President Reagan, responding to protests from Jews and veterans against his plan to lay a wreath at a German military cemetery next month, sought today to emphasize his commitment to remembering victims of the Holocaust and Americans who died in World War II.
White House spokesman Larry Speakes said Reagan's schedule, which includes a visit to the Bitburg cemetery in West Germany May 5, is "under review," and other officials said they would gauge reaction before deciding in a few days whether to alter Reagan's itinerary.
Speakes quoted Reagan as saying of the Holocaust: "While we remember the past with deep sorrow, we must look to the future with a firm resolve that it will never happen again."
But there were widespread objections, from Reagan supporters among others, to the cemetery visit. Chairman Elie Wiesel of the U.S. Holocaust Memorial Council, all of whose members are Reagan appointees, said he is convening an emergency meeting Monday to appeal to the president to change his plans. "I have rarely seen such outrage," said Wiesel, a survivor of the Auschwitz and Buchenwald concentration camps and author of books on the Holocaust. "I know the president. I know this is not his sentiment."
Speakes cited Reagan's April 19 intent to award Wiesel the Congressional Gold Medal as evidence of the president's commitment to remembering the Holocaust.
The American Legion, which represents 2.5 million veterans, said "we are terribly disappointed" that Reagan has decided to visit Bitburg, the scene of a German tank staging area before the Battle of the Bulge in late 1944 and early 1945. German soldiers from both world wars are buried there.
Rabbi David Saperstein of the Union of American Hebrew Congregations said, "I think this was a judgment of a grievous error. It is offensive to those who care about the American soldiers who died and those who care about the millions of Jews and non-Jews" who were victim of the "Nazi genocidal effort."
Rep. Charles E. Schumer (D-N.Y.) said a presidential visit to the German war cemetery "would be a very unfortunate misplacement of priorities."
Sen. Howard M. Metzenbaum (D-Ohio) said Reagan's visit "will create a most unfortunate impression about the attitude of our country toward the crimes of the Nazi regime."
Rabbi Alexander M. Schindler, president of the Union of American Hebrew Congregations, said Reagan should visit the site of Dachau, a Nazi concentration camp, and "the graves of the Allied soldiers who fell in liberating Europe from the scourge of Hitlerism."
Reagan earlier decided not to visit Dachau, saying it would revive "guilt feelings" that have been imposed on today's German population for the Holocaust. Speakes said today Reagan has "no plans" to make such a visit.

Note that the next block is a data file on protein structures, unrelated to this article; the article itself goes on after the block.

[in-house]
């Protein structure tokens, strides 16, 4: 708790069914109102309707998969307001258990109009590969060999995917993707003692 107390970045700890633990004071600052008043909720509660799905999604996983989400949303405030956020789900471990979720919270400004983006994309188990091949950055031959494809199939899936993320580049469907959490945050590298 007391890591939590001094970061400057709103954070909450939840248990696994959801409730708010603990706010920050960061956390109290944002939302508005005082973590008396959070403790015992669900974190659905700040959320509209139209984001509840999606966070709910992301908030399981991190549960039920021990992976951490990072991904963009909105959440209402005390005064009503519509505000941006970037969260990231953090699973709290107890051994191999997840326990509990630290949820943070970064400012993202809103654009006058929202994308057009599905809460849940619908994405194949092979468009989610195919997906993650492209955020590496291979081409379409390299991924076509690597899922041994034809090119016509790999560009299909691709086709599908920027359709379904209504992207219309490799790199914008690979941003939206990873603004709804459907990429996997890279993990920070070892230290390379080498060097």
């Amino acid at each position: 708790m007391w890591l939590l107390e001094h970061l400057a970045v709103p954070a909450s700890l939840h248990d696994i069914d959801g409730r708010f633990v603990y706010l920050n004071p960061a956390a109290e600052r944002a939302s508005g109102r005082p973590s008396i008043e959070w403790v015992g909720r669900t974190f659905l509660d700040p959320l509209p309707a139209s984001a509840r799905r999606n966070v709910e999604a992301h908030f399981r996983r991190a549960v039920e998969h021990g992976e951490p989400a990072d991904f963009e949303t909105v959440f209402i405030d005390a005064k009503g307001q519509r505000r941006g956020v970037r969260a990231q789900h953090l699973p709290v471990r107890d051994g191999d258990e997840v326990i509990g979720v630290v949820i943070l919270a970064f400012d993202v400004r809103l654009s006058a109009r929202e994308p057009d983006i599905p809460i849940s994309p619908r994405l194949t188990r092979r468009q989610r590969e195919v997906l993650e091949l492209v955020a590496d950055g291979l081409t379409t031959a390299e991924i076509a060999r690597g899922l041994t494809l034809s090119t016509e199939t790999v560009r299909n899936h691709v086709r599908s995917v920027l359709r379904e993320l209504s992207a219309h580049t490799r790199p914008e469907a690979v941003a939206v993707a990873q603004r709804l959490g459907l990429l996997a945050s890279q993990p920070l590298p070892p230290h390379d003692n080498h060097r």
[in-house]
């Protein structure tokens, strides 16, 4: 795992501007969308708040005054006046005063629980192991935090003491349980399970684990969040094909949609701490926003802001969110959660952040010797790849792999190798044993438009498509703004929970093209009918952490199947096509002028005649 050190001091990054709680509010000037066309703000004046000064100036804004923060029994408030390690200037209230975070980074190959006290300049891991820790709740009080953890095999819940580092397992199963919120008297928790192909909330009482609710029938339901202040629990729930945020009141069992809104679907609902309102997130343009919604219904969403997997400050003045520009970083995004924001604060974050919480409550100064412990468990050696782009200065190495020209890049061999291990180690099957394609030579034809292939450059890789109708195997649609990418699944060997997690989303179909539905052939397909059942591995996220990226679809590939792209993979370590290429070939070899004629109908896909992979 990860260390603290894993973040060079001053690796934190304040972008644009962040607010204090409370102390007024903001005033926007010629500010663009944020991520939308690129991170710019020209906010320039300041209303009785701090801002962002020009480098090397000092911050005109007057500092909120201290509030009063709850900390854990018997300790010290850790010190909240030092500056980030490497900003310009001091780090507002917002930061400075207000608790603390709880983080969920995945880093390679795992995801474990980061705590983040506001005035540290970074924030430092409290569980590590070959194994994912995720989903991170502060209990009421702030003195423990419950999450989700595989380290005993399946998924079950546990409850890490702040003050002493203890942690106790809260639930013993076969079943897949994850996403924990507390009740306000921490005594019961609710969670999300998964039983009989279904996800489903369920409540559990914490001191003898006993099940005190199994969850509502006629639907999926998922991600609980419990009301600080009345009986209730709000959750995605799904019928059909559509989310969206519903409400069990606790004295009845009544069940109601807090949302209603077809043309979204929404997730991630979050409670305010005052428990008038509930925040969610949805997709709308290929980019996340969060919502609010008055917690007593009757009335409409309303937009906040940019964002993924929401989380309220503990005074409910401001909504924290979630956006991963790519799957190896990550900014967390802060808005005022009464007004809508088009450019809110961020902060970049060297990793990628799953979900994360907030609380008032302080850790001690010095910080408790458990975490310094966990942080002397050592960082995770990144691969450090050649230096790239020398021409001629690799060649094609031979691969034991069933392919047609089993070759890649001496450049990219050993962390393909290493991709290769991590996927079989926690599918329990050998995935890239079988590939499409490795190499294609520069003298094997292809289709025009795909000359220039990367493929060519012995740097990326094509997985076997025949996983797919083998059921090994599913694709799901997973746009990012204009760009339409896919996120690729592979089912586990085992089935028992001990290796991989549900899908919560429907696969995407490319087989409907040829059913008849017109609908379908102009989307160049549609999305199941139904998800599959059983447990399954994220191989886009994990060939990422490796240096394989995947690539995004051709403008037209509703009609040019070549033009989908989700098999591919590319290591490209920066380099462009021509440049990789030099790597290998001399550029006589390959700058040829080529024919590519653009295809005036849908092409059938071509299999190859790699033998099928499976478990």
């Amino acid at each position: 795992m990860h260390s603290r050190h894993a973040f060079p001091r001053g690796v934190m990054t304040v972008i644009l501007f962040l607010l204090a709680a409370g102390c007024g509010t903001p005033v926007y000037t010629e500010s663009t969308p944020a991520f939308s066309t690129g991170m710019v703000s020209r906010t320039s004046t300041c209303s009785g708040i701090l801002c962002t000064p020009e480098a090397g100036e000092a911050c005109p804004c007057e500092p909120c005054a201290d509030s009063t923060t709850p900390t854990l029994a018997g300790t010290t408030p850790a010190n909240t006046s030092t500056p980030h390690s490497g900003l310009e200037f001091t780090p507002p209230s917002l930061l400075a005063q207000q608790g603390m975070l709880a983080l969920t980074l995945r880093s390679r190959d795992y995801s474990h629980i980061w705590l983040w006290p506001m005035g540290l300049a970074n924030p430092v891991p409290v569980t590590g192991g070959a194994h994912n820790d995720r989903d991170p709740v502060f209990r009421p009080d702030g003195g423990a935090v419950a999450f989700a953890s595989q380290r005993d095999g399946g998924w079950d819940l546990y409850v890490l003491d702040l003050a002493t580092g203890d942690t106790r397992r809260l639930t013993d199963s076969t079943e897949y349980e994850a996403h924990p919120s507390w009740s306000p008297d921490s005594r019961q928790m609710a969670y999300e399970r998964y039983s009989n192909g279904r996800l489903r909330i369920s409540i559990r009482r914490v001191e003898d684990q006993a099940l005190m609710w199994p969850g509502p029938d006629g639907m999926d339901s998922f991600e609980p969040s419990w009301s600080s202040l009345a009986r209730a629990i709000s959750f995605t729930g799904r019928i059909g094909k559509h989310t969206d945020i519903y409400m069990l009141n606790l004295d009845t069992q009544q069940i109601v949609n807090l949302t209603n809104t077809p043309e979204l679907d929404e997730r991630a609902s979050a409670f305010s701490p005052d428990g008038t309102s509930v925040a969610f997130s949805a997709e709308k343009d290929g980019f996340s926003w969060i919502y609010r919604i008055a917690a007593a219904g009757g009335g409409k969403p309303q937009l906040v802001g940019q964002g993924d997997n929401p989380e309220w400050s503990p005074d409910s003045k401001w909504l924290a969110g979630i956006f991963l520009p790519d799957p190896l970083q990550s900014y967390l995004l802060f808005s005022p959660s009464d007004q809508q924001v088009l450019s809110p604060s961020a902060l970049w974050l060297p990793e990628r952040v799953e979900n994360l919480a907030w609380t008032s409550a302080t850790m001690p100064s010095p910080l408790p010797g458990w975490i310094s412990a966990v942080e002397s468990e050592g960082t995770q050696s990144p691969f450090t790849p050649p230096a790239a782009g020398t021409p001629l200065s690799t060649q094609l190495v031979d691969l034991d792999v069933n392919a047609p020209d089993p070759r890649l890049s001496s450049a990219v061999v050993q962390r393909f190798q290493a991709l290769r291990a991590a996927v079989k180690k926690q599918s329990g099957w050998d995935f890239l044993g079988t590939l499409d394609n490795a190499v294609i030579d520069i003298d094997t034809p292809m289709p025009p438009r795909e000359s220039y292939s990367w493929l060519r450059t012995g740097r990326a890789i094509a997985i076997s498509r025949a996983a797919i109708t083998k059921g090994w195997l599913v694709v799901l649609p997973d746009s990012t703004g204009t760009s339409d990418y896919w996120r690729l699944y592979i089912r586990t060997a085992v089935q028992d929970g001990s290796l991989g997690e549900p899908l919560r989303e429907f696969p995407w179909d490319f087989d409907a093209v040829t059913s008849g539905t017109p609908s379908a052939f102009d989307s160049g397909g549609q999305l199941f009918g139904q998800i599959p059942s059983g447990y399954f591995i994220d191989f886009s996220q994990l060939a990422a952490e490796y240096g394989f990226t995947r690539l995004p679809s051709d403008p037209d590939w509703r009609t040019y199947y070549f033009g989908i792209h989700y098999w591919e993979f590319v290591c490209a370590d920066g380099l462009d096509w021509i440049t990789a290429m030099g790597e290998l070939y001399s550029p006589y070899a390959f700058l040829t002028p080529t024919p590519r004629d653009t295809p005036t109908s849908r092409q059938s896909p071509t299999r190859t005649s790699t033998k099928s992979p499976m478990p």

Nor does he plan to visit the graves of American war dead on his 11-day European trip.
Speakes read to reporters a list of past and planned Reagan activities to commemorate the Holocaust and remember American war dead.
Reagan is to attend the annual economic summit in Bonn and intends to give four speeches marking the 40th anniversary of the end of World War II in which the theme will be "reconciliation" and postwar peace and prosperity.
A senior administration official, who asked not to be identified, said the White House believes that the protests over Reagan's plans to visit the Bitburg cemetery arose in part because the president's activities commemorating the Holocaust had not been adequately publicized.
The official said the White House will emphasize these other activities for a few days and see whether the protests over the trip continue.
Sources said Reagan's schedule could be revised, perhaps adding another event to mollify Jewish sentiment.
Speakes said the Bitburg visit was scheduled at the request of the West German government. He said the reason was that Chancellor Helmut Kohl and French President Francois Mitterrand conducted a "very emotional reconciliation event" there a year ago.
Other officials said deputy chief of staff Michael K. Deaver, the White House aide responsible for the trip, had been warned by colleagues that the cemetery visit would be controversial. One official said that Deaver had ignored these warnings and that no objection had been raised by State Department and National Security Council officials when they were routinely informed.
Speakes said Reagan is "disturbed that anyone would question his sensitivity" to remembering the Holocaust, in which 6 million Jews were killed by the Nazis.
Among the activities Speakes cited today as evidence of Reagan's "active and emotional" commitment to remembering the Holocaust were his participation in ceremonies sponsored by the U.S. Holocaust Memorial Council; a signing ceremony April 19 for Jewish Heritage Week; giving Wiesel the award, which Congress designated; a visit to the Bergen-Belsen concentration camp by U.S. Ambassador Arthur Burns and Kohl April 21, and a special trip to Israel for Holocaust ceremonies by Secretary of State George P. Shultz after the European summit.